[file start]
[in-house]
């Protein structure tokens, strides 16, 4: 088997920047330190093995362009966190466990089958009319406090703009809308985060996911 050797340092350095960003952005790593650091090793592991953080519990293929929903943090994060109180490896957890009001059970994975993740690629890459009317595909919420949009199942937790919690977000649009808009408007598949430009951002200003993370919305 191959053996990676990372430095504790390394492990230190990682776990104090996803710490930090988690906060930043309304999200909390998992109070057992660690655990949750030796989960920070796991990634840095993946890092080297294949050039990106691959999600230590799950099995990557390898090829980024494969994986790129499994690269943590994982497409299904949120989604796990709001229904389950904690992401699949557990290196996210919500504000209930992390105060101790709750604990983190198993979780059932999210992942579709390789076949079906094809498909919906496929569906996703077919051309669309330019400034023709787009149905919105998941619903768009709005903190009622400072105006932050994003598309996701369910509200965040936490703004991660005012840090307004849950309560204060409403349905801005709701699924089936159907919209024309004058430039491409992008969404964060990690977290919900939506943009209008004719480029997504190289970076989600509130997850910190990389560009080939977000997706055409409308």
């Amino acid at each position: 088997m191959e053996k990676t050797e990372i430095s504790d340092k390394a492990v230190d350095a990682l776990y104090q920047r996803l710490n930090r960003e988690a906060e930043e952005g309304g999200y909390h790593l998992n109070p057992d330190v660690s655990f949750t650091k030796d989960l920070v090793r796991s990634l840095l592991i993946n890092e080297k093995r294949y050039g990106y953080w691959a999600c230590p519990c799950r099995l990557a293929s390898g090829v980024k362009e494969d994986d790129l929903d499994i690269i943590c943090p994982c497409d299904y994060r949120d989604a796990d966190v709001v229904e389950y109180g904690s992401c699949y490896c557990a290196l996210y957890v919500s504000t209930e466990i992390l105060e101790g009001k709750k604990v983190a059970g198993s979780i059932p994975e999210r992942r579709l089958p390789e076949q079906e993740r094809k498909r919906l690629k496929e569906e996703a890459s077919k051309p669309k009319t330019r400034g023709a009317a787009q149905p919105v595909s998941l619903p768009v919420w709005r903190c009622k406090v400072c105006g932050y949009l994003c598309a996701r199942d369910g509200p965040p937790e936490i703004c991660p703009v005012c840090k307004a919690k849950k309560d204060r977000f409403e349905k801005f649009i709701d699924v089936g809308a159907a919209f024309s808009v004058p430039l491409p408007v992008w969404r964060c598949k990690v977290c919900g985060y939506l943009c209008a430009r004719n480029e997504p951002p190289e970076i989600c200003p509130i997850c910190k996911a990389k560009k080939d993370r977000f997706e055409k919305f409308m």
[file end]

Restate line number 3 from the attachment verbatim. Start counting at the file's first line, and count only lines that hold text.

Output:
């Amino acid at each position: 088997m191959e053996k990676t050797e990372i430095s504790d340092k390394a492990v230190d350095a990682l776990y104090q920047r996803l710490n930090r960003e988690a906060e930043e952005g309304g999200y909390h790593l998992n109070p057992d330190v660690s655990f949750t650091k030796d989960l920070v090793r796991s990634l840095l592991i993946n890092e080297k093995r294949y050039g990106y953080w691959a999600c230590p519990c799950r099995l990557a293929s390898g090829v980024k362009e494969d994986d790129l929903d499994i690269i943590c943090p994982c497409d299904y994060r949120d989604a796990d966190v709001v229904e389950y109180g904690s992401c699949y490896c557990a290196l996210y957890v919500s504000t209930e466990i992390l105060e101790g009001k709750k604990v983190a059970g198993s979780i059932p994975e999210r992942r579709l089958p390789e076949q079906e993740r094809k498909r919906l690629k496929e569906e996703a890459s077919k051309p669309k009319t330019r400034g023709a009317a787009q149905p919105v595909s998941l619903p768009v919420w709005r903190c009622k406090v400072c105006g932050y949009l994003c598309a996701r199942d369910g509200p965040p937790e936490i703004c991660p703009v005012c840090k307004a919690k849950k309560d204060r977000f409403e349905k801005f649009i709701d699924v089936g809308a159907a919209f024309s808009v004058p430039l491409p408007v992008w969404r964060c598949k990690v977290c919900g985060y939506l943009c209008a430009r004719n480029e997504p951002p190289e970076i989600c200003p509130i997850c910190k996911a990389k560009k080939d993370r977000f997706e055409k919305f409308m």